If you love investing, then the idea of juggling dozens of different stocks, funds, and other investments is the adult equivalent of being a kid in a candy store. But if you have better things to do with the spare hours in your day than do research on obscure little stocks that no one else has ever heard of, don't worry -- you're not doomed to be poor.
It's crunch time
As we move further into April, you'll see more reminders about how now's the time to start thinking about putting together a retirement strategy. With the deadline for IRA contributions coming in less than two weeks, setting up a retirement account is a great first step toward securing your financial future.
But if you're like many investors, one of the things that trips you up and leads you to procrastinate is simply the sheer number of investment choices out there. With thousands of stocks and thousands more mutual funds, ETFs, and other investments, you may feel like you'll never find the best ones for your portfolio. And anything short of the best may not seem like it's worth the effort.
Let me give you some good news: You don't have to think that way. Just using simple investments to create an asset allocation strategy will get you the lion's share of the returns you need to succeed with your money.
Why asset allocation works
The allure of top-performing stocks is enough to make anyone greedy. But studies have shown that most of the returns investors earn come from how they divide their money across stocks, bonds, and other asset classes -- and not from the individual stocks and other investments they choose within those broad categories.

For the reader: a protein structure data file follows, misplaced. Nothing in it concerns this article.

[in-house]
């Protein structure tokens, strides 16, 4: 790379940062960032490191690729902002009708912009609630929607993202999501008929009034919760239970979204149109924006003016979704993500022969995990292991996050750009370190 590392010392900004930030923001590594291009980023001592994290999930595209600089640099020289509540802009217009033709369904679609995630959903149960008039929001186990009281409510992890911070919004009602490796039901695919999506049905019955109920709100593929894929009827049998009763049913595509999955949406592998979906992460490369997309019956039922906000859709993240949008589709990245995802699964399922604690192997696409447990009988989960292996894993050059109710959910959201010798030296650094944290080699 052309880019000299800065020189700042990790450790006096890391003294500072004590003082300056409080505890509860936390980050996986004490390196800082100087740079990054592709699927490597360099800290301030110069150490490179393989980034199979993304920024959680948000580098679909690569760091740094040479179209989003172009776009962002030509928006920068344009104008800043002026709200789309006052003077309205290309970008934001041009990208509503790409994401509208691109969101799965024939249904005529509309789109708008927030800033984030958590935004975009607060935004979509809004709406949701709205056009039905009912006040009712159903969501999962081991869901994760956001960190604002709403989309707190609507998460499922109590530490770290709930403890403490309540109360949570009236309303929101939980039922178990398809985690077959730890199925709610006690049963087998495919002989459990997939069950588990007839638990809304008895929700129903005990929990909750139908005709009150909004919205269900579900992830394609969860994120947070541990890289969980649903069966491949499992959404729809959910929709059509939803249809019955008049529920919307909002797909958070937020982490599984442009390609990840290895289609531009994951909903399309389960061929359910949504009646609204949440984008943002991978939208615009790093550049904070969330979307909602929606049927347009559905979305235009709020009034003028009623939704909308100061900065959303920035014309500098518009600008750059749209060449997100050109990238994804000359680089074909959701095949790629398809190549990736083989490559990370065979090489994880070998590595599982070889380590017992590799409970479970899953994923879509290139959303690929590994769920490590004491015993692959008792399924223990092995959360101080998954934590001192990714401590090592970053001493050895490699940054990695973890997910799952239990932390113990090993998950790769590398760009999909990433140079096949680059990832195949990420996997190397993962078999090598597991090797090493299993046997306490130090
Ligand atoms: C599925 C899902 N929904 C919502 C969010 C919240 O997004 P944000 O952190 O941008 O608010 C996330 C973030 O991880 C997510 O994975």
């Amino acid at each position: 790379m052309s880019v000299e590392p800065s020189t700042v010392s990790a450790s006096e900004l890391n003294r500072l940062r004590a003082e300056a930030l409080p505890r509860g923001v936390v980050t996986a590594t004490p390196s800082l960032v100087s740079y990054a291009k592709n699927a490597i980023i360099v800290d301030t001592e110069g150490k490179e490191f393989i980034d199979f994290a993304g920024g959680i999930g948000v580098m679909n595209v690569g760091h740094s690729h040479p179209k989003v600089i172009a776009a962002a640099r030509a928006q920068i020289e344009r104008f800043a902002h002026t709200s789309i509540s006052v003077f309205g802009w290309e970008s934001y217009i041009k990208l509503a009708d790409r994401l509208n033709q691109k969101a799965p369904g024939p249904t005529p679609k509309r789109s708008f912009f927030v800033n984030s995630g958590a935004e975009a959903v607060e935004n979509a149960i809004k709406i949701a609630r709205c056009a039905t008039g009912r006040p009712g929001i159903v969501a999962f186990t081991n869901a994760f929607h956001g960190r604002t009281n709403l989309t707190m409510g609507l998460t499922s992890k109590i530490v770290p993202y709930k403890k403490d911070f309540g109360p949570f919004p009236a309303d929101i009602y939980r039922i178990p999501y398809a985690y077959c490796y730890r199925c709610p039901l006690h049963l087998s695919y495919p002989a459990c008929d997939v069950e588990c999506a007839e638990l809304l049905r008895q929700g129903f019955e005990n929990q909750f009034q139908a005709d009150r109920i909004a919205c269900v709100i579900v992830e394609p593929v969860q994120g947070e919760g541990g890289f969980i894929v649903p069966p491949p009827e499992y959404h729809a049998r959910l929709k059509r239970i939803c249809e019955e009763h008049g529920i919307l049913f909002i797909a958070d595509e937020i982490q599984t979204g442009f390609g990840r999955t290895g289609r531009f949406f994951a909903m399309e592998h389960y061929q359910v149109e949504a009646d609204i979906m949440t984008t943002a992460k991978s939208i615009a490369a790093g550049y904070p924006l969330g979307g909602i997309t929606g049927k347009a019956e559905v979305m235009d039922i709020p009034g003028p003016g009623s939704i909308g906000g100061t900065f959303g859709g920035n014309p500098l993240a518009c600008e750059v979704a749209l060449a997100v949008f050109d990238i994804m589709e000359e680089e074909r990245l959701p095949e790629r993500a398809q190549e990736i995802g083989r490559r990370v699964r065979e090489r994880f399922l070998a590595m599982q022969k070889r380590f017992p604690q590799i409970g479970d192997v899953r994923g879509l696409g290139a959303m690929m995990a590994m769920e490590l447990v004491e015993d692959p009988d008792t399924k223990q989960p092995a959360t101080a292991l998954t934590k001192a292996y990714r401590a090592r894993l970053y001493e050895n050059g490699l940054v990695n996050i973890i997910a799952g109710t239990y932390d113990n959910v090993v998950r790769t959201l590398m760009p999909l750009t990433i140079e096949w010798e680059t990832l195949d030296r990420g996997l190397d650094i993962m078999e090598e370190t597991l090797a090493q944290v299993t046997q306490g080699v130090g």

Put another way, as long as you get the basic mix of investments right, it doesn't matter nearly as much as you might think which ones you pick. Obviously, avoiding clear losers will boost your results, but you don't have to feel pressure to find the top winners either.
Keep it simple
So with that in mind, let me suggest a simple portfolio that includes nearly everything you could want in a long-term portfolio:
Vanguard Dividend Appreciation
Vanguard MSCI Emerging Markets
iShares Barclays TIPS Bond
Vanguard REIT Index
Finally, some alternative investment that strikes your fancy could be a good way to round out your portfolio. For instance, if you're a precious-metals fan, then Central Fund of Canada
These five funds aren't the only ways to get the broad investment allocation you want. If your broker offers similar funds at no commission, then they may be a better fit for you. Moreover, this particular selection leaves some gaps, including developed-nation international stocks and corporate bonds. A slightly larger portfolio could fill those gaps in.
The point, though, is that you don't have to search far and wide for ideal investments. Even plain vanilla index ETFs are enough to get you to your financial goals.
On the other hand, if you do have some time to look at promising stocks, you won't want ot miss the Motley Fool's latest special report on retirement. Inside, you'll find three promising stock picks for long-term investors. It won't cost you a thing, but don't wait; get your free report today while it's still available.
Tune in every Monday and Wednesday for Dan's columns on retirement, investing, and personal finance. You can follow him on Twitter here.
Fool contributor Dan Caplinger likes to keep things simple. He owns shares of all three Vanguard ETFs mentioned above. Try any of our Foolish newsletter services free for 30 days. We Fools may not all hold the same opinions, but we all believe that considering a diverse range of insights makes us better investors. The Fool's disclosure policy is simply the best.